Disability arts grew out of the disability rights movement, and the wider struggle by disabled people for equality and the right to participate in all aspects of society.

Informed by the radical political activism of the 1960's and motivated by creative ambition as well frustration at their exclusion from mainstream arts, disabled people came together to form their own organisations. These organisations provided a space where the needs and aspirations of disabled people could be realised, and their creative talents developed.

Shape was founded in 1976 by Gina Levete MBE as part of this movement. With project funding from the Gulbenkian Foundation and others, Shape launched several projects in schools, prisons, arts centres and colleges across Greater London. As the artists and the organisation gained momentum so did its reputation, leading to revenue funding from the Association of London Government (London Councils), several London Boroughs and Greater London Arts (Arts Council).

In its early days Shape worked with everyone who was 'excluded'. However, as the organisation evolved it has concentrated on working to enable disabled people to access the arts.

During the 1980's the Shape model was repeated around the UK by the establishment of regional Shape services. Many of these remain, though over the years may have changed their name, or their focus.

To this day, Shape remains firmly tied to our roots:
Shape's Ticket Scheme was established in 1988 and was still running up to 2013, when another round of funding cuts made it unsustainable. Although the name changed to Shape Tickets, the service remained the same to the end, enabling disabled people to gain reduced price tickets to arts events and to use a free volunteer escort service. In the latter years, we were facilitating approximately 4,000 trips per year.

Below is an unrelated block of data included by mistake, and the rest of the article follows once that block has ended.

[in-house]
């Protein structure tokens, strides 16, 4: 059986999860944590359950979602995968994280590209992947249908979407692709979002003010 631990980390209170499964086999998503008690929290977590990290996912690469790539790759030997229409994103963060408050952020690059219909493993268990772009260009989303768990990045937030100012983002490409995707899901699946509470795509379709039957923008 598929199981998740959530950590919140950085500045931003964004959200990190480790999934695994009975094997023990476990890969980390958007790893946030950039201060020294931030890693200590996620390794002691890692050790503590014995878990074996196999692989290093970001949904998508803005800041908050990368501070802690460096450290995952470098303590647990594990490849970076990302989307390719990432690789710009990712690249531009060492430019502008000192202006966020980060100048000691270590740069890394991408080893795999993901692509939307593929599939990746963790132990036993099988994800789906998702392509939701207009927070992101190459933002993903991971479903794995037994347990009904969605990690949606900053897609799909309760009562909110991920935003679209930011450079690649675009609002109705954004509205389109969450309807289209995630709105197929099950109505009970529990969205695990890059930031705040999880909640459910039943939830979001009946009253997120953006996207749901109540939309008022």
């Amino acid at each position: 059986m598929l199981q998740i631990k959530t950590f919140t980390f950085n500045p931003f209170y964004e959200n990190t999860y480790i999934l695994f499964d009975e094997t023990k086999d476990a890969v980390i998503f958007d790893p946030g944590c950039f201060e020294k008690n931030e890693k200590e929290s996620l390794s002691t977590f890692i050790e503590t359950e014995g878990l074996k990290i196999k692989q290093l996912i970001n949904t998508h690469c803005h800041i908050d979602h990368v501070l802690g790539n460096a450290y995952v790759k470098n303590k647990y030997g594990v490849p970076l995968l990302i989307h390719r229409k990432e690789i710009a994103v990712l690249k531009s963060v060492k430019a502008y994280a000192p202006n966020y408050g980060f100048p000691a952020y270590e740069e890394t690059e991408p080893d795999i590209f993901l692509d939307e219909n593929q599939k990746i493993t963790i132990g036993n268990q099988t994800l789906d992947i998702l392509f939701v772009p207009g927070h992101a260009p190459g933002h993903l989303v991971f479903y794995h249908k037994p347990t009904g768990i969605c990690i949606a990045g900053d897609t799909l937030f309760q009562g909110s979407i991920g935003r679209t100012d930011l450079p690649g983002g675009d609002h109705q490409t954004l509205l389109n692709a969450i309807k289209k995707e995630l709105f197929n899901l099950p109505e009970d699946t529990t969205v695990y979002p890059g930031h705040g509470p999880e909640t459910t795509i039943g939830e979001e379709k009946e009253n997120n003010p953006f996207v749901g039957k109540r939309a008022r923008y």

Shape participatory arts activites have grown into a programme that spreads across all of London. We know work in partnership with arts and cultural organisations across the capital to produce festivals, deliver seminars, events and publications around the theme of the arts and disability and disability arts.

However, we have also developed new aspects to our work:
In recent years the organisation has established itself as a leading provider of disability equality training and access audits to the cultural sector,
We have developed a number of employment support programmes to overcome discrimination in the workplace and help cultural sector employers become more inclusive and disability confident.

Importantly, we have developed a programme of exhibitions and resources support and profile the work of disabled artists. We now work across London to develop opportunities for disabled artists, train cultural institutions to be more open to disabled people, and run participatory arts and development programmes.